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How to tackle the VAT reverse charge for construction

From 1 March 2021, a domestic VAT reverse charge will be introduced, applicable to most businesses supplying or receiving building and construction services. More specifically, you must use the reverse charge if your business is VAT-registered in the UK and the payment for your supply is reported within the Construction Industry Scheme (CIS). The services supplied must be standard or reduced rated. 

Trimble Financial Suite modules - Costing and Accounts - have been updated and are now ready to handle the new domestic VAT reverse charges. Our products are fully equipped to support our MEP customers as their business needs evolve on the backdrop of the new regulations. Please find information at the end of the article on how you can benefit today from the new software updates.

What is the VAT domestic reverse charge? 

Essentially, the VAT reverse charge for construction services shifts the responsibility to account for VAT from the supplier to the customer. Businesses supplying building and construction services (e.g. sub-contractors) to a VAT-registered customer (contractor) will no longer have to pay the VAT themselves. Instead, they will require the customer to do so who has to account for VAT directly to HMRC (HM Revenue and Customs).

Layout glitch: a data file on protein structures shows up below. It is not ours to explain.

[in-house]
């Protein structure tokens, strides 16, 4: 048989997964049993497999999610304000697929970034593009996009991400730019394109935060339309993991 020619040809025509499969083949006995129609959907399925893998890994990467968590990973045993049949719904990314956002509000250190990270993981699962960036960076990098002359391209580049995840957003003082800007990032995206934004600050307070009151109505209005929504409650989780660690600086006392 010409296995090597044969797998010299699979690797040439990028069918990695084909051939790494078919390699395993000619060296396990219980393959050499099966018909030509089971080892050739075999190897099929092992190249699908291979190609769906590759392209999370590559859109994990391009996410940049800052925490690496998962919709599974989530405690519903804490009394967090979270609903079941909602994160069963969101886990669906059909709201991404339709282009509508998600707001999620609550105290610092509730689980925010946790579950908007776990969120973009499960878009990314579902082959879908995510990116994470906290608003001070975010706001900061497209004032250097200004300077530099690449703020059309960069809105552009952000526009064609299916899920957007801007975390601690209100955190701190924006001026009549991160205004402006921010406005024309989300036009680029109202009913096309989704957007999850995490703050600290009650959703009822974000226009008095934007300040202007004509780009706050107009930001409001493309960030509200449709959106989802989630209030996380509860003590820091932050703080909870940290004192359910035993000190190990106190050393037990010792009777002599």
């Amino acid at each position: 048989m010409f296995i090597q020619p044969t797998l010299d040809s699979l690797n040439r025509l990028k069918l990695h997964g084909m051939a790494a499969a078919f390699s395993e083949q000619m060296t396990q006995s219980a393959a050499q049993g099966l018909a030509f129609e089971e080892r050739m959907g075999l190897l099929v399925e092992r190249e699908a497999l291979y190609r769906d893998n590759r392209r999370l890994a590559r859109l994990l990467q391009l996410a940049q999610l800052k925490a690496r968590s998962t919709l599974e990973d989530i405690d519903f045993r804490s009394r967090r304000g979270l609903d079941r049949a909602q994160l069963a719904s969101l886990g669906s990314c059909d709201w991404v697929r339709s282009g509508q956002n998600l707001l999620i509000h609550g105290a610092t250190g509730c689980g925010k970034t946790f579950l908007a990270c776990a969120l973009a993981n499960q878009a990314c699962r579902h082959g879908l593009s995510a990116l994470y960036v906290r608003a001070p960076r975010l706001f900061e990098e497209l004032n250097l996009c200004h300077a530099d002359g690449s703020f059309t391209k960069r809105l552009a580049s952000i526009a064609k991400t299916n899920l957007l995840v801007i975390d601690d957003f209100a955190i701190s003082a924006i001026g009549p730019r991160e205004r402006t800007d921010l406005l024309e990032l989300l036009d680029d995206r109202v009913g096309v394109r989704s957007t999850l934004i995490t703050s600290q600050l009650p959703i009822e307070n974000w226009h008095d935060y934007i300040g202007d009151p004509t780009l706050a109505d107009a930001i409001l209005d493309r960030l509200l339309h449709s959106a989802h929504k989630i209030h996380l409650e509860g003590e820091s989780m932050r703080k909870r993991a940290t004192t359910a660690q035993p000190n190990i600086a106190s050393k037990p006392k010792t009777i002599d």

When does the VAT reverse charge for construction apply? 

On the Government’s website it is stated clearly that the new rules are intended to be applied only for transactions between registered businesses. 

The VAT reverse charge MUST therefore be applied in the following circumstances: 

  • you supply to a UK VAT registered customer
  • your payment will be reported under the Construction Industry Scheme (CIS)
  • you supply standard or reduced rated services
  • your business is not supplying staff and/or workers


On the other hand, you should NOT be calculating VAT reverse charge if: 

  • your customer is an end user who does not intend to make further on-going construction requests
  • your customers are intermediary suppliers who are connected (e.g. a landlord - tenant)
  • your customer is not VAT registered in the UK
  • your supplies are not covered by the CIS
  • the supplies are zero-rated

Here you can view the full official list of construction services that are and aren't affected by the VAT reverse charge. 


How can you prepare for these changes? 

Businesses must be sure to prepare for the impact of the VAT reverse charge rules on their day-to-day operations. Not only do they have to ensure that their accounting systems are suitable for the new invoicing and resource planning requirements, but they also have to train their teams to respond accordingly to the new requirements. 


1. Find out the status of your customers